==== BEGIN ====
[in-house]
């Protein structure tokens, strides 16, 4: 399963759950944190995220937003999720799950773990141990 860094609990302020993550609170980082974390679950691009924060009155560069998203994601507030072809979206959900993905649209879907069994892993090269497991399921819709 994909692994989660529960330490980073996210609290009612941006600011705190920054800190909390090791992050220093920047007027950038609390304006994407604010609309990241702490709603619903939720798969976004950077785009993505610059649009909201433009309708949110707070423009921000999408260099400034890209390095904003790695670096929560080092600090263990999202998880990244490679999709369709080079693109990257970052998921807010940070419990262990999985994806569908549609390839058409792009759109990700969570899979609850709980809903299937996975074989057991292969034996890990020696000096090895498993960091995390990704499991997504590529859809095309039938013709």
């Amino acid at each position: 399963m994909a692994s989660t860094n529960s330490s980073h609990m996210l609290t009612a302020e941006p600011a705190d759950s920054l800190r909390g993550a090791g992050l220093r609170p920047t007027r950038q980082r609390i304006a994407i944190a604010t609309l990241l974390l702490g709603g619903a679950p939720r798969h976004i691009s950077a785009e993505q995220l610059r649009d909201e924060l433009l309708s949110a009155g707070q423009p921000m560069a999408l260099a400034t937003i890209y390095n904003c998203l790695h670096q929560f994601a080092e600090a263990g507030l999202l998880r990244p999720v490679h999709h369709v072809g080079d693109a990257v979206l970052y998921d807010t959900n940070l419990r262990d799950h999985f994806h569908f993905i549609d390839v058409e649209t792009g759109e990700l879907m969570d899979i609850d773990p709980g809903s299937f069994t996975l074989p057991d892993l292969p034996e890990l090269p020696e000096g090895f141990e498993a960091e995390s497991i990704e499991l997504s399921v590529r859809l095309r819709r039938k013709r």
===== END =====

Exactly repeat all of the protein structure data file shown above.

[in-house]
């Protein structure tokens, strides 16, 4: 399963759950944190995220937003999720799950773990141990 860094609990302020993550609170980082974390679950691009924060009155560069998203994601507030072809979206959900993905649209879907069994892993090269497991399921819709 994909692994989660529960330490980073996210609290009612941006600011705190920054800190909390090791992050220093920047007027950038609390304006994407604010609309990241702490709603619903939720798969976004950077785009993505610059649009909201433009309708949110707070423009921000999408260099400034890209390095904003790695670096929560080092600090263990999202998880990244490679999709369709080079693109990257970052998921807010940070419990262990999985994806569908549609390839058409792009759109990700969570899979609850709980809903299937996975074989057991292969034996890990020696000096090895498993960091995390990704499991997504590529859809095309039938013709």
């Amino acid at each position: 399963m994909a692994s989660t860094n529960s330490s980073h609990m996210l609290t009612a302020e941006p600011a705190d759950s920054l800190r909390g993550a090791g992050l220093r609170p920047t007027r950038q980082r609390i304006a994407i944190a604010t609309l990241l974390l702490g709603g619903a679950p939720r798969h976004i691009s950077a785009e993505q995220l610059r649009d909201e924060l433009l309708s949110a009155g707070q423009p921000m560069a999408l260099a400034t937003i890209y390095n904003c998203l790695h670096q929560f994601a080092e600090a263990g507030l999202l998880r990244p999720v490679h999709h369709v072809g080079d693109a990257v979206l970052y998921d807010t959900n940070l419990r262990d799950h999985f994806h569908f993905i549609d390839v058409e649209t792009g759109e990700l879907m969570d899979i609850d773990p709980g809903s299937f069994t996975l074989p057991d892993l292969p034996e890990l090269p020696e000096g090895f141990e498993a960091e995390s497991i990704e499991l997504s399921v590529r859809l095309r819709r039938k013709r």